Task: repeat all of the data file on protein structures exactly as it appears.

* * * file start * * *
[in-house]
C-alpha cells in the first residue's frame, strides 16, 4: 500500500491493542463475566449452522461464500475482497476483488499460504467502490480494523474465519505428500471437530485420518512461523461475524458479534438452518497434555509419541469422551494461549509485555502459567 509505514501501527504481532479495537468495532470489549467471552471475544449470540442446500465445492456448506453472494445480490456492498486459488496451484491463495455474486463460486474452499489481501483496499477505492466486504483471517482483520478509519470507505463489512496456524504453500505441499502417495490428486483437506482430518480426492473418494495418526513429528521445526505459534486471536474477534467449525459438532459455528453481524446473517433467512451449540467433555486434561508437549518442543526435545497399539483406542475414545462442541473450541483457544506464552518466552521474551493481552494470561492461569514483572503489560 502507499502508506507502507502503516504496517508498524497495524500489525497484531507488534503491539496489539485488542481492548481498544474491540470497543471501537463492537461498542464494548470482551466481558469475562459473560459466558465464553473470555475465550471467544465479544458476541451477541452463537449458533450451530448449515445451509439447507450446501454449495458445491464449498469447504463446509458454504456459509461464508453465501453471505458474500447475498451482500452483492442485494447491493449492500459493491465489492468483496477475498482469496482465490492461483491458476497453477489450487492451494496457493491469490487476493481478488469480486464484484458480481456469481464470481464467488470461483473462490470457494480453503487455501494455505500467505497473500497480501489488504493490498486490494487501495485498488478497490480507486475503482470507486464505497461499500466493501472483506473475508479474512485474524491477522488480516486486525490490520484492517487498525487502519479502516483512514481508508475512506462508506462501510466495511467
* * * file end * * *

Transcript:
[in-house]
C-alpha cells in the first residue's frame, strides 16, 4: 500500500491493542463475566449452522461464500475482497476483488499460504467502490480494523474465519505428500471437530485420518512461523461475524458479534438452518497434555509419541469422551494461549509485555502459567 509505514501501527504481532479495537468495532470489549467471552471475544449470540442446500465445492456448506453472494445480490456492498486459488496451484491463495455474486463460486474452499489481501483496499477505492466486504483471517482483520478509519470507505463489512496456524504453500505441499502417495490428486483437506482430518480426492473418494495418526513429528521445526505459534486471536474477534467449525459438532459455528453481524446473517433467512451449540467433555486434561508437549518442543526435545497399539483406542475414545462442541473450541483457544506464552518466552521474551493481552494470561492461569514483572503489560 502507499502508506507502507502503516504496517508498524497495524500489525497484531507488534503491539496489539485488542481492548481498544474491540470497543471501537463492537461498542464494548470482551466481558469475562459473560459466558465464553473470555475465550471467544465479544458476541451477541452463537449458533450451530448449515445451509439447507450446501454449495458445491464449498469447504463446509458454504456459509461464508453465501453471505458474500447475498451482500452483492442485494447491493449492500459493491465489492468483496477475498482469496482465490492461483491458476497453477489450487492451494496457493491469490487476493481478488469480486464484484458480481456469481464470481464467488470461483473462490470457494480453503487455501494455505500467505497473500497480501489488504493490498486490494487501495485498488478497490480507486475503482470507486464505497461499500466493501472483506473475508479474512485474524491477522488480516486486525490490520484492517487498525487502519479502516483512514481508508475512506462508506462501510466495511467